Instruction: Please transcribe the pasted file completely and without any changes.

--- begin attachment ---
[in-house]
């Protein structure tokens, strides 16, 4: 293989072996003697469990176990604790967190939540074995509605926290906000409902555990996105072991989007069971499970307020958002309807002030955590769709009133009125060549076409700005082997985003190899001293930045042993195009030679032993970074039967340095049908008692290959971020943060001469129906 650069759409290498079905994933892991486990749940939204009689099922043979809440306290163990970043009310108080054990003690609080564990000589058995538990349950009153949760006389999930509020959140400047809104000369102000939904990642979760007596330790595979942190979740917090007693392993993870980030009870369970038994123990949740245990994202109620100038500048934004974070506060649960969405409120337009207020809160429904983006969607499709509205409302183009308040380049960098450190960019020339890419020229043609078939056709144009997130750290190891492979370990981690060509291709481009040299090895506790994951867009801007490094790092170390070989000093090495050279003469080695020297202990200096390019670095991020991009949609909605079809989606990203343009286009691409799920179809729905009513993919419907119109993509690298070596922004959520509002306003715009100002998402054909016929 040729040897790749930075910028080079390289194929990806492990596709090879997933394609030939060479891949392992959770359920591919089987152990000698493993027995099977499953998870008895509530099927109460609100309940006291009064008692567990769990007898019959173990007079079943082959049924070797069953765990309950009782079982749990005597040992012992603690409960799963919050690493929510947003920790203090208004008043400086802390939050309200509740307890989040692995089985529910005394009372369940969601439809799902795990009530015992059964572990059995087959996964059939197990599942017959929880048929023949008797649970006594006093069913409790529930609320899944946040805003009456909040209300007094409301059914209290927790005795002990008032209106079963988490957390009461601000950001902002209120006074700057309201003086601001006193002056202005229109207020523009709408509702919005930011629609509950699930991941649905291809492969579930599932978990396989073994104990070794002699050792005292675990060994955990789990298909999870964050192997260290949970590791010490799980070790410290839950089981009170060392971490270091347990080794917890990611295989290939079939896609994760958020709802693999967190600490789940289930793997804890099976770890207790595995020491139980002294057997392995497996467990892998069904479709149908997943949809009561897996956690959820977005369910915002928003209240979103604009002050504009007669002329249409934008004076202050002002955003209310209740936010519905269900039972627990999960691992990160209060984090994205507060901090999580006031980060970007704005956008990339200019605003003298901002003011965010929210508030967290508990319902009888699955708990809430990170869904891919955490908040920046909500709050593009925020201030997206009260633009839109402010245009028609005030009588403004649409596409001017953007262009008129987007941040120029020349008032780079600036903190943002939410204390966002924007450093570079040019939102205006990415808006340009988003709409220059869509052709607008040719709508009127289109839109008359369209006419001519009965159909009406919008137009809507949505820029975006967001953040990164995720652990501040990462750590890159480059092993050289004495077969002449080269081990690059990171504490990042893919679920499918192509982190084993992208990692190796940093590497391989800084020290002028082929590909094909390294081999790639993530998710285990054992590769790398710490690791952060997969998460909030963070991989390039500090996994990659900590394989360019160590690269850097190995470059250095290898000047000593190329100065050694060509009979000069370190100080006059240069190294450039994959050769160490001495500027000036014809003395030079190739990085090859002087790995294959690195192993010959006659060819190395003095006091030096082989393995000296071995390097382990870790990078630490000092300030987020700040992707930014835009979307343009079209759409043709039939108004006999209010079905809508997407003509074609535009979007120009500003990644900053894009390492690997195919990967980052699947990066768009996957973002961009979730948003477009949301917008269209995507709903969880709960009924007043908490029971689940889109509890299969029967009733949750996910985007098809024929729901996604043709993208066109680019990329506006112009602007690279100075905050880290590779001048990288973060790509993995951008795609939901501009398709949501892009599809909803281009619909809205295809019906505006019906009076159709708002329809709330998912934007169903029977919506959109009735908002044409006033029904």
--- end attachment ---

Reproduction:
[in-house]
């Protein structure tokens, strides 16, 4: 293989072996003697469990176990604790967190939540074995509605926290906000409902555990996105072991989007069971499970307020958002309807002030955590769709009133009125060549076409700005082997985003190899001293930045042993195009030679032993970074039967340095049908008692290959971020943060001469129906 650069759409290498079905994933892991486990749940939204009689099922043979809440306290163990970043009310108080054990003690609080564990000589058995538990349950009153949760006389999930509020959140400047809104000369102000939904990642979760007596330790595979942190979740917090007693392993993870980030009870369970038994123990949740245990994202109620100038500048934004974070506060649960969405409120337009207020809160429904983006969607499709509205409302183009308040380049960098450190960019020339890419020229043609078939056709144009997130750290190891492979370990981690060509291709481009040299090895506790994951867009801007490094790092170390070989000093090495050279003469080695020297202990200096390019670095991020991009949609909605079809989606990203343009286009691409799920179809729905009513993919419907119109993509690298070596922004959520509002306003715009100002998402054909016929 040729040897790749930075910028080079390289194929990806492990596709090879997933394609030939060479891949392992959770359920591919089987152990000698493993027995099977499953998870008895509530099927109460609100309940006291009064008692567990769990007898019959173990007079079943082959049924070797069953765990309950009782079982749990005597040992012992603690409960799963919050690493929510947003920790203090208004008043400086802390939050309200509740307890989040692995089985529910005394009372369940969601439809799902795990009530015992059964572990059995087959996964059939197990599942017959929880048929023949008797649970006594006093069913409790529930609320899944946040805003009456909040209300007094409301059914209290927790005795002990008032209106079963988490957390009461601000950001902002209120006074700057309201003086601001006193002056202005229109207020523009709408509702919005930011629609509950699930991941649905291809492969579930599932978990396989073994104990070794002699050792005292675990060994955990789990298909999870964050192997260290949970590791010490799980070790410290839950089981009170060392971490270091347990080794917890990611295989290939079939896609994760958020709802693999967190600490789940289930793997804890099976770890207790595995020491139980002294057997392995497996467990892998069904479709149908997943949809009561897996956690959820977005369910915002928003209240979103604009002050504009007669002329249409934008004076202050002002955003209310209740936010519905269900039972627990999960691992990160209060984090994205507060901090999580006031980060970007704005956008990339200019605003003298901002003011965010929210508030967290508990319902009888699955708990809430990170869904891919955490908040920046909500709050593009925020201030997206009260633009839109402010245009028609005030009588403004649409596409001017953007262009008129987007941040120029020349008032780079600036903190943002939410204390966002924007450093570079040019939102205006990415808006340009988003709409220059869509052709607008040719709508009127289109839109008359369209006419001519009965159909009406919008137009809507949505820029975006967001953040990164995720652990501040990462750590890159480059092993050289004495077969002449080269081990690059990171504490990042893919679920499918192509982190084993992208990692190796940093590497391989800084020290002028082929590909094909390294081999790639993530998710285990054992590769790398710490690791952060997969998460909030963070991989390039500090996994990659900590394989360019160590690269850097190995470059250095290898000047000593190329100065050694060509009979000069370190100080006059240069190294450039994959050769160490001495500027000036014809003395030079190739990085090859002087790995294959690195192993010959006659060819190395003095006091030096082989393995000296071995390097382990870790990078630490000092300030987020700040992707930014835009979307343009079209759409043709039939108004006999209010079905809508997407003509074609535009979007120009500003990644900053894009390492690997195919990967980052699947990066768009996957973002961009979730948003477009949301917008269209995507709903969880709960009924007043908490029971689940889109509890299969029967009733949750996910985007098809024929729901996604043709993208066109680019990329506006112009602007690279100075905050880290590779001048990288973060790509993995951008795609939901501009398709949501892009599809909803281009619909809205295809019906505006019906009076159709708002329809709330998912934007169903029977919506959109009735908002044409006033029904």